Several critics of the IIU’s findings, including the Hudson family, Indigenous leaders and lawyers, say the cellphone footage of the shooting appears to contradict the officer’s statement.
When asked about the discrepancy, Tessler said it is "commonplace for someone to get a recollection wrong."
"In sum total, when you add in and factor in the video… I’m satisfied that, on the whole, all of the evidence does make sense and supports the findings," Tessler said.
The teen's father said he watched the video repeatedly Wednesday night.
“For a parent to watch that video over and over and hear those gunshots take your daughter’s life.” — William Hudson, the father of Eishia Hudson
"The report states the footage is the most reliable piece of evidence. The statement from the subject officer and his recollection does not add up with the video footage. Look at the statement. Watch the video. They do not go together," Hudson said.
"For a parent to watch that video over and over and hear those gunshots take your daughter’s life."
Hudson was joined at the press conference by NDP MLA Nahanni Fontaine, Winnipeg NDP MP Leah Gazan and Assembly of Manitoba Chiefs Grand Chief Arlen Dumas. All three of them denounced the IIU’s findings and said changes must be made to the police watchdog.
"We have issues of systemic racism. We have known this since the Aboriginal Justice Inquiry… The system has failed Eishia Hudson. The system continues to fail Indigenous people. They have failed this family," Gazan said.
"We need to seriously address this by making necessary changes to the system, which includes reviewing the very close relationship the IIU has with prosecutors and the police. We have known this is an issue for a long, long time."
Kris Saxberg, legal counsel for Hudson’s family, said they want a new investigation, which would be conducted by an independent out-of-province body.
"The question is: Was it reasonable for the officer who shot to think his life was in imminent risk or in imminent risk of grievous bodily harm, and so were the other officers? Is it reasonable to conclude that when the actual officers there, the other five, they didn’t think so?" Saxberg asked.
"They didn’t shoot."
Saxberg took issue with the idea the probe was "independent," given that most IIU investigators are ex-cops, the head of the agency is a former Crown prosecutor, and the unnamed use-of-force expert asked to weigh in on the case reportedly had a "law enforcement background."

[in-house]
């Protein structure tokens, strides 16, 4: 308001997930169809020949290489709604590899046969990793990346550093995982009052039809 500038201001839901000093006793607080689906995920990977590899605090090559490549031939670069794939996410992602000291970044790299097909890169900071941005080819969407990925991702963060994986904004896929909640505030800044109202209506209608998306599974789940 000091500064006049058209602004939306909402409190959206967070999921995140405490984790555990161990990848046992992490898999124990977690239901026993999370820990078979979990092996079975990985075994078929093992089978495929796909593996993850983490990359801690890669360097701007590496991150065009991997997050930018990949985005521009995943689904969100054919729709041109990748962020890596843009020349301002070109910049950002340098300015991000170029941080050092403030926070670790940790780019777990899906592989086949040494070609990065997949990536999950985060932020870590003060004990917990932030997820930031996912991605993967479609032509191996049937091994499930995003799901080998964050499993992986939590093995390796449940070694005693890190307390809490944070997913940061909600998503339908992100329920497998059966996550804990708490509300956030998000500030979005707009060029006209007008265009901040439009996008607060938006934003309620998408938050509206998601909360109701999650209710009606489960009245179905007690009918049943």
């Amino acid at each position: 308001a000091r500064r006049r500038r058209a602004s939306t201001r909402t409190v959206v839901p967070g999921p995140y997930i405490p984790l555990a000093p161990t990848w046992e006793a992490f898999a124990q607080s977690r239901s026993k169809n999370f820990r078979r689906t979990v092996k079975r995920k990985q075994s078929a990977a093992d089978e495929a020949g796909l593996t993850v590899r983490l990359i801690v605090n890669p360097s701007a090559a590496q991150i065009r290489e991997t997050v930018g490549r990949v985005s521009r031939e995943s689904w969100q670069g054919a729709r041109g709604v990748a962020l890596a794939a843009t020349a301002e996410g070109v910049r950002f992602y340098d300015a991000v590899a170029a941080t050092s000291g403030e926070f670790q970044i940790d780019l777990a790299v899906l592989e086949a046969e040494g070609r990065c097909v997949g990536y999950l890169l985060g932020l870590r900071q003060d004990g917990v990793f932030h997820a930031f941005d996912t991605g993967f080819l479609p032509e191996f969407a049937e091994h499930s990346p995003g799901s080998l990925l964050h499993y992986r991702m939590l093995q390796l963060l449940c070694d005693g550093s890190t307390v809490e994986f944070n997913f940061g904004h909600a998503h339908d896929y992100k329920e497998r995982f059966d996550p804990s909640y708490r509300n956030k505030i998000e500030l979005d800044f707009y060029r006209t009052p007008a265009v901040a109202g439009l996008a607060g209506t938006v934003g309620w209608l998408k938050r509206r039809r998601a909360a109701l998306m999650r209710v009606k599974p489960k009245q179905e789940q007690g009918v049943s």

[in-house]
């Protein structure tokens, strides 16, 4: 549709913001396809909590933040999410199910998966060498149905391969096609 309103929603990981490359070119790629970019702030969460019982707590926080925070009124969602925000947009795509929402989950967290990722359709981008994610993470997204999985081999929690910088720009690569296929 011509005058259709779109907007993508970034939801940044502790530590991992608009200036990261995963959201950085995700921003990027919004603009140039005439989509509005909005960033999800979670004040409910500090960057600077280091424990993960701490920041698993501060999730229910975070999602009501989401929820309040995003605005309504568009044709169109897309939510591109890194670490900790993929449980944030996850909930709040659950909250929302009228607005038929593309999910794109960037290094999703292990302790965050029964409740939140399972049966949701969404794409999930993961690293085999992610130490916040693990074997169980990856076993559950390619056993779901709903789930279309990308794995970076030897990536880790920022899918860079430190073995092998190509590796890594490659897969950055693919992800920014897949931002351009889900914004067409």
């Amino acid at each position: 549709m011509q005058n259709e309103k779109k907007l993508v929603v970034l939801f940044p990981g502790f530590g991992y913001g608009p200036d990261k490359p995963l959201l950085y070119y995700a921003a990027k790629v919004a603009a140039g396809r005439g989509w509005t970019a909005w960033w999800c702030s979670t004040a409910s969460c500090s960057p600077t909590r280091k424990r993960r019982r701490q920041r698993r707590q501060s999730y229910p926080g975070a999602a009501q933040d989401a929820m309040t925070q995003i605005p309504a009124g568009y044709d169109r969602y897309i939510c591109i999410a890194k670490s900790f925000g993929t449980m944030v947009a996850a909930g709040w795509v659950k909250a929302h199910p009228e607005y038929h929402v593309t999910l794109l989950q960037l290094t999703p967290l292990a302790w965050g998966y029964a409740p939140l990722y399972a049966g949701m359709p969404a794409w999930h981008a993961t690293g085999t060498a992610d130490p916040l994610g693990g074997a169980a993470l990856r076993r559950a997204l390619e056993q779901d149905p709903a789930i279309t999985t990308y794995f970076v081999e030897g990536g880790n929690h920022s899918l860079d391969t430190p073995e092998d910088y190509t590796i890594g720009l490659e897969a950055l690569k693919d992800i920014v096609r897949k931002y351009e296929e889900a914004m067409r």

An inquest is expected to be held into Hudson’s death, but Saxberg said in addition, he wants the province to call a public inquiry.
He said a lawsuit will be filed in civil court.
In a written statement, police Chief Danny Smyth said the teen's death was tragic, adding the officer made a "split-second decision to use lethal force to stop the scenario from escalating further."
"All of us would have liked the outcome to be different. I speak as a member of the community, and I speak as a member and leader of the police service," Smyth said.
Dumas said he was aghast that the police officer wasn't required to answer a single question from investigators. He said changes must be made to the Police Services Act in Manitoba to put an end to that practice, which he said effectively gives police "immunity."
"It’s truly unfortunate that making erroneous decisions as a child can lead to a death sentence in Manitoba," Dumas said.
"I encourage everybody to watch the video and read the report and you will see the contradictory statements. You’ll see why everyone is so concerned and upset."
Hudson was one of three people fatally shot by Winnipeg officers in a 10-day period in April 2020. The other two were Jason Collins, 36, and Stewart Kevin Andrews, 22.
The watchdog's investigations into the fatal shootings of Collins and Andrews haven't been completed.
Ryan Thorpe likes the pace of daily news, the feeling of a broadsheet in his hands and the stress of never-ending deadlines hanging over his head.